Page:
The Soviet Union’s issues were very complicated.
You do have a point that, at least economically speaking, Communism was an improvement over the Tsarist near-feudalism that came before. However, one could argue that any economic system would’ve been an improvement over that. Still, even Marx thought that Russia was a bad test case for Communism because its assumptions were based on an industrial society and Russia at the time was pre-industrial.
Kasparov argued that one thing that led to the fall of Communism in the Soviet Union was the fact that an economy controlled by planning everything from the top cannot be dynamic and innovative over the long term. You need the ability for random people to come up with the next big thing in order to have a truly dynamic and innovative economy. Of course, he’s not an economist, so you need to take what he said with a large grain of salt, but he does raise some interesting points with examples of technical innovations made in the capitalist world due to people willing to take risks with the hope of “making it big.”
One problem is that modern Capitalism seems to have more in common with Soviet Communism than it does with “classical” Capitalism. Instead of government bureaucrats charting the course of the economy, you instead have oligarchs/plutocrats who run large corporations running the show. As a result, it’s harder to achieve said dynamism because those in power want to try to maintain the status quo and keep milking whatever profits/capital they have and therefore make it harder for the random little guy to upset things with an amazing new idea. Add in difficulty in getting the education necessary to be able to create highly technical new inventions due to high cost, the fact that one quitting their job to start the next big enterprise may be highly risky as a single illness can result in bankruptcy or death, and various other problems and we have a lot of the issues we see today. I forget the article or the person who stated it, but a while back I read an article by a younger, successful entrepreneur who, despite being very successful in this current climate, is worried that it’s about to collapse in on itself due to being, as he put it “crony capitalism” instead of “true capitalism.” He argued in favor of living wages, higher taxation on the wealthy to finance the ability for the less well off to have a chance to make it, and so on, less the wealthy will be dealing with masses of people armed with pitchforks and torches outside their homes.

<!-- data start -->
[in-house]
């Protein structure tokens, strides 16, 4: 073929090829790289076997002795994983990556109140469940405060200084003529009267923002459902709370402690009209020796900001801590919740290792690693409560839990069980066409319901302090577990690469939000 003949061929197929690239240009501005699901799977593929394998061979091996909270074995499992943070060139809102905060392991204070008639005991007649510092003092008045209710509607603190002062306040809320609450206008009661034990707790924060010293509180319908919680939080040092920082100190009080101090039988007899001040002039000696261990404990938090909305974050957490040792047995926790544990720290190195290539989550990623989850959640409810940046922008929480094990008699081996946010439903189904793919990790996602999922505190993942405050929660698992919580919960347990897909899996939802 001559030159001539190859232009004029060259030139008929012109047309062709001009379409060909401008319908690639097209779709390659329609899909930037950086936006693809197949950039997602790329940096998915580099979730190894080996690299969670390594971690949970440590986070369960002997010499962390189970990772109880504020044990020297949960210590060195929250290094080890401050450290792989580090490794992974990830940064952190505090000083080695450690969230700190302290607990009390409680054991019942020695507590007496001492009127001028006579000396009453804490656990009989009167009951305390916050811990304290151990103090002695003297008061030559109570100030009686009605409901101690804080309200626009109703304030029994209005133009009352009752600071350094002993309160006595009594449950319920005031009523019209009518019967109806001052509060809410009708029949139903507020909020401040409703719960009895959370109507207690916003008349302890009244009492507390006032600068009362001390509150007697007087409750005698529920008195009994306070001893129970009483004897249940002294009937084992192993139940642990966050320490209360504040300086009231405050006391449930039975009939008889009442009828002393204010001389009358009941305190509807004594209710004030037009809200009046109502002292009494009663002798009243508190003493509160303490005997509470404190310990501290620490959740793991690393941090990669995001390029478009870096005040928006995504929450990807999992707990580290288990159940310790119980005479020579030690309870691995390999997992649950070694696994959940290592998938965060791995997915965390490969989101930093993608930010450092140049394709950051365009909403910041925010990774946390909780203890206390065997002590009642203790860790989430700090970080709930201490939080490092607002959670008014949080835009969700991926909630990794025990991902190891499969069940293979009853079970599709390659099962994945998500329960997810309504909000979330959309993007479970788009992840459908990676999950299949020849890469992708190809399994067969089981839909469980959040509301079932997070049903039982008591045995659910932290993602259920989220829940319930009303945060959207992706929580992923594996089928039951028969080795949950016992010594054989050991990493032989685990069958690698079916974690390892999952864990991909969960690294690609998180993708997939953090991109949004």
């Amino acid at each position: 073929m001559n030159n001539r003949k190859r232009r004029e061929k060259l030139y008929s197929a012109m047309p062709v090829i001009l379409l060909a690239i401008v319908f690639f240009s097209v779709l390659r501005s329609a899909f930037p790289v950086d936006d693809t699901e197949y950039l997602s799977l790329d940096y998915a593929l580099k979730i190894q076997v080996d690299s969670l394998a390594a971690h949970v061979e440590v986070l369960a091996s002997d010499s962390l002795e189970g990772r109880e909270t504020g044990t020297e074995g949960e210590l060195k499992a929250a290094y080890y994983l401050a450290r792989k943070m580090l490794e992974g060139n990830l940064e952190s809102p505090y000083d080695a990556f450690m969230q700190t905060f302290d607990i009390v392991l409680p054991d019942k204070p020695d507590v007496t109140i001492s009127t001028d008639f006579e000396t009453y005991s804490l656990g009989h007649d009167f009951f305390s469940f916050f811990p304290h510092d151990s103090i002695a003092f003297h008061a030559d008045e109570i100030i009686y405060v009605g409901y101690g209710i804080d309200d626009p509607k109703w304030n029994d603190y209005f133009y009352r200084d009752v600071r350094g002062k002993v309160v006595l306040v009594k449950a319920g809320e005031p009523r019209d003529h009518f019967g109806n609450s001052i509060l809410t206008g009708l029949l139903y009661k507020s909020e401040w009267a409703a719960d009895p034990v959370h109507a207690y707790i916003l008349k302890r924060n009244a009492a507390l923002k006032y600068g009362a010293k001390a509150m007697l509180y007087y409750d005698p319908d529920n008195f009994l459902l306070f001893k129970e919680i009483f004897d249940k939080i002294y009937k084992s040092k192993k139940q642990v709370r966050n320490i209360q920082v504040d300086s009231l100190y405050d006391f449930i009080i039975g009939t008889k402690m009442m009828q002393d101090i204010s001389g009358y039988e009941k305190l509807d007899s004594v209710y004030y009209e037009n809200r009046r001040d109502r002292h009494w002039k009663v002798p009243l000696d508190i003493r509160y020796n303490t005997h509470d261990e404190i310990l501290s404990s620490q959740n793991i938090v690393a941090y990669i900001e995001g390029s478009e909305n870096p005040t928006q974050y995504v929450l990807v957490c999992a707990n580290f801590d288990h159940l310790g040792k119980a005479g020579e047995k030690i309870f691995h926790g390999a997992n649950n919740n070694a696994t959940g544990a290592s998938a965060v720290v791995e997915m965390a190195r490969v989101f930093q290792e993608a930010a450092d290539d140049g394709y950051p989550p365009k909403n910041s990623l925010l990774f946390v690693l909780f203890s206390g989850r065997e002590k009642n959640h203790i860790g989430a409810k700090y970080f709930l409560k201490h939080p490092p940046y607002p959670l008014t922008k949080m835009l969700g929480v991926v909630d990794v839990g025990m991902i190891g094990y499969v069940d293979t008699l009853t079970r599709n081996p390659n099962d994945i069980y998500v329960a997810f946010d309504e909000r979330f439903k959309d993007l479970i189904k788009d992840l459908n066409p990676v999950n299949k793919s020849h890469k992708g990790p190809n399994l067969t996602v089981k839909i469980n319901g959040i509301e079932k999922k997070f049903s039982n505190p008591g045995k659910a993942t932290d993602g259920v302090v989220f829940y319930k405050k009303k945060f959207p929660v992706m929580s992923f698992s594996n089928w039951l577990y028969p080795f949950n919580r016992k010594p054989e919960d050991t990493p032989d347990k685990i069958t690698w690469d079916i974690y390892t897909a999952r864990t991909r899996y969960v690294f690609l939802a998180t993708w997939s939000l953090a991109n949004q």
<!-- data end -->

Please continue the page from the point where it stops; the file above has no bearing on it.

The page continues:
Communism probably would work best in a post-scarcity society, and even Marx claimed that a post-scarcity society would be Communism’s eventual end goal. For example, many people argued that the Federation in Star Trek is essentially Communist. It works there, though, because Federation citizens have lost interest in personal profit and it is effectively a post-scarcity economy. So long as enough people are interested in personal gain and are able to acquire power to achieve that goal, I don’t think any “pure” human economic system would work. That’s why I advocate for more hybrid economic systems, but that’s based less on proper academic analysis and my own views looking at history of current and recent economic systems.